Premise 1. Particular forms of self-talk help to calm our emotions.
Premise 2. I sometimes have to engage in one of those forms of self-talk.
Conclusion: (Therefore) When I use that kind of self-talk, I feel calmer emotions.
This is a valid argument, because both premises are true, and the conclusion follows logically from the premises.
Second argument reconstruction:
Premise 1: It is often argued that positive self-talk will have a positive effect upon our emotions.
Premise 2: I’ve noticed that when I use particular forms of positive self-talk, my emotions calm down.
Conclusion: (Therefore) positive self–talk changes my *thinking*!
This is an invalid argument, because the concept of *thinking* has been smuggled into the conclusion, whereas it does not exist in either of the premises.
It is simply an article of your faith (Some Guy) that self-talk changes your thinking; and that your thinking changes your emotions. You have no evidence for that; and it is actually impossible to collect evidence to support your conclusions here.
Think about it: Where would you go to collect evidence that self-talk changes your thinking?
If my thinking/feeling/perceiving is all of a piece, why not conclude that my self-talk changes my thinking/ feeling/ perceiving?
In the summary of A Major Critique of REBT, I introduce the concept of ‘perfinking’ – which is shorthand for perceiving/ feeling/ thinking, which seems to me, based on modern neuroscience research, to be what humans do – not discrete thinking, or discrete feeling, or discrete perceiving.
Indeed, Albert Ellis should have got to this point himself, because he had McGill’s (1954) statements about the interconnection of thinking and feeling. But Ellis was so committed to Epictetus’ statement about how “people are never disturbed by what happens to them”, that he had to cling to his simple ABC model, with its discrete Beliefs causing discrete emotions.
Here’s a little extract from the summary of my book:
“…in Chapter 3, Dr Byrne compares Dr Ellis’s ABC model with the SOR model of neobehaviourism, (which says this: A Stimulus [S] impacts an Organism [O] producing an outputted Response [R]). As a result, he (Byrne) finds that it is essential to ‘add back the body’ to the ABC model; and once that is done, the core theory of REBT falls apart, because now we are dealing with a whole-body-brain-mind-environment-complexity, rather than a simple ‘belief machine’.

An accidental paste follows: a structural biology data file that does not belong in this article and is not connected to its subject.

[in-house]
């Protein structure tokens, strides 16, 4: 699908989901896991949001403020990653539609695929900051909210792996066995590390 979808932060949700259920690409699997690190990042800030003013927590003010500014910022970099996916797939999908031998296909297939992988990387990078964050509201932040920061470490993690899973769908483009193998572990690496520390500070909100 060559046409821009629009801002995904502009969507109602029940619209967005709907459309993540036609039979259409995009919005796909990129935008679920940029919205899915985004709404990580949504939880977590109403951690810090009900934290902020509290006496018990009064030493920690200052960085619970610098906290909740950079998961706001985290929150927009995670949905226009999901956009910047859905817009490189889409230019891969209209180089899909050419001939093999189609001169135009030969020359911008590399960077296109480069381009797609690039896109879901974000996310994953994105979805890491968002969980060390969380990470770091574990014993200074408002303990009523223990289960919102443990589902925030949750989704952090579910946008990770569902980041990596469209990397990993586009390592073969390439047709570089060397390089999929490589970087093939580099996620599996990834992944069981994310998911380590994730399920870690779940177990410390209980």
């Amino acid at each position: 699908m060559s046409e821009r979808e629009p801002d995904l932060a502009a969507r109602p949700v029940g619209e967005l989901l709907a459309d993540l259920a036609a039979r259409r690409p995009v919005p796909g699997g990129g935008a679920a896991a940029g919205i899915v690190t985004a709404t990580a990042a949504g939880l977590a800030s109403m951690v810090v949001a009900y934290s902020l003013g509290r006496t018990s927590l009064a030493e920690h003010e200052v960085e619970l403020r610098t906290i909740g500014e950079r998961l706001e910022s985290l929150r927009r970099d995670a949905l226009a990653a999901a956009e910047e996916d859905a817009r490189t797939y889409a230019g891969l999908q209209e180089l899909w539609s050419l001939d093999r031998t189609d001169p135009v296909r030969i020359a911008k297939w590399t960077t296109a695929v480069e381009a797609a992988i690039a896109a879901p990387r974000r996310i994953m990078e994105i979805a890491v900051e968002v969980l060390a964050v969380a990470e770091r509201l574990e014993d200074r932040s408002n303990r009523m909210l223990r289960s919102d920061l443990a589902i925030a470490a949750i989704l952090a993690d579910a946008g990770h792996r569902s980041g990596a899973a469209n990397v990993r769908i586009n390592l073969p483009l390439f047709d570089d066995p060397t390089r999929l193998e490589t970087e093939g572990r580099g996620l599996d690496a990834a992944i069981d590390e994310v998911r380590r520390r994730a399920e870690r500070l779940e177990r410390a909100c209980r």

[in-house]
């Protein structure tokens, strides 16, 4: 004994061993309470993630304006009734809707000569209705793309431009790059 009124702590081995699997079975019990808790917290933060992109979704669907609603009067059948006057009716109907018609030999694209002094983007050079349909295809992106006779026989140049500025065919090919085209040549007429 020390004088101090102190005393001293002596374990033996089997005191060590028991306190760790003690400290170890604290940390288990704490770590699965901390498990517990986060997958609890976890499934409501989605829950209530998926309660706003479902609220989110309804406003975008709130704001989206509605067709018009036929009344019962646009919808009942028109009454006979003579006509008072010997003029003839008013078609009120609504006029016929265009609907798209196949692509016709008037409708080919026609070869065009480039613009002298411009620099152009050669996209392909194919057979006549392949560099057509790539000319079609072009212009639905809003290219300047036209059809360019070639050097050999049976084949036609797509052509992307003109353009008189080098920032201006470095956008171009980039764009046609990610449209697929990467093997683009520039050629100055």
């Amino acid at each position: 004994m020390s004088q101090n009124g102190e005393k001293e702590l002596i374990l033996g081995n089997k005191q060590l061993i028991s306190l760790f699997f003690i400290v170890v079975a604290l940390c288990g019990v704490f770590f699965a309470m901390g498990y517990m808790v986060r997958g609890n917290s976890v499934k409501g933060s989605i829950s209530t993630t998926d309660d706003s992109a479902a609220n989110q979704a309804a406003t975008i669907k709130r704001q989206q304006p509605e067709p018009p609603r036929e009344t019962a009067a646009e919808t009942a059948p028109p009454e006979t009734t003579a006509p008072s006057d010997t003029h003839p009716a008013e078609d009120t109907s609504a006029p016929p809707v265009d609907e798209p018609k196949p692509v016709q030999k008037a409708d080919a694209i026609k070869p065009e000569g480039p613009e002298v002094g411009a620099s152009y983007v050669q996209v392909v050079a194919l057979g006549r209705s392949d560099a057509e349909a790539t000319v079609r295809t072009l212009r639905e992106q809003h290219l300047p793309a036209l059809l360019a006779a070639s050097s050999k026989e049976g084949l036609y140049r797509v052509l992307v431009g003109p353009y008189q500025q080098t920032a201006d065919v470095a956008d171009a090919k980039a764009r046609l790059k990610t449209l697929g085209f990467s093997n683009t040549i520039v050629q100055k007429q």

“Furthermore, this complex-body-brain-mind engages in ‘warm-perfinking’ – (which means, perceiving-feeling-thinking) – which is coloured by emotion from beginning to end), rather than cool thinking and reasoning.”
Please pursue this argument in my book, A Major Critique of REBT.
The final point that you (Some Guy) make is this:
“…while I agree with you (Jim Byrne) that blaming the client is usually unwarranted, I don’t think it always is. Don’t we bear any responsibility for our well-being or lack thereof? Aren’t we often the architects of our own trouble? Is it always circumstance acting upon us?”
These questions feel like ‘rhetorical devices’, designed to make statements without making them; and intended to hook emotional responses, rather than attempts at reasoning.
My REBT book, and also my Lifestyle Counselling and Coaching for the Whole Person, argues that human beings are largely non-conscious creatures of habit, who are shaped by their lifetime of socialization and interactions with others. I also wrote a lengthy essay on Free Will for my diploma in counselling psychology and psychotherapy, many years ago, in which I concluded that the most extreme scientist cannot prove that there is no possibility of some small elements of free will in a human individual; and that the most romantic philosopher cannot prove that free will exists at all. This, therefore, seems to me to be a highly contested concept. So, rather than blaming a client for their upset emotions, I think it is more ethical, and more productive, to teach them how to change and grow, rather than blaming them for where they are stuck! (If you would like a copy of my paper on Free Will and Determinism, please email me, firstname.lastname@example.org).
I could write a lot more, if I had the time, but I am extremely busy. Lots of new books to be written!
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Best wishes to all readers.
Dr Jim Byrne, Doctor of Counselling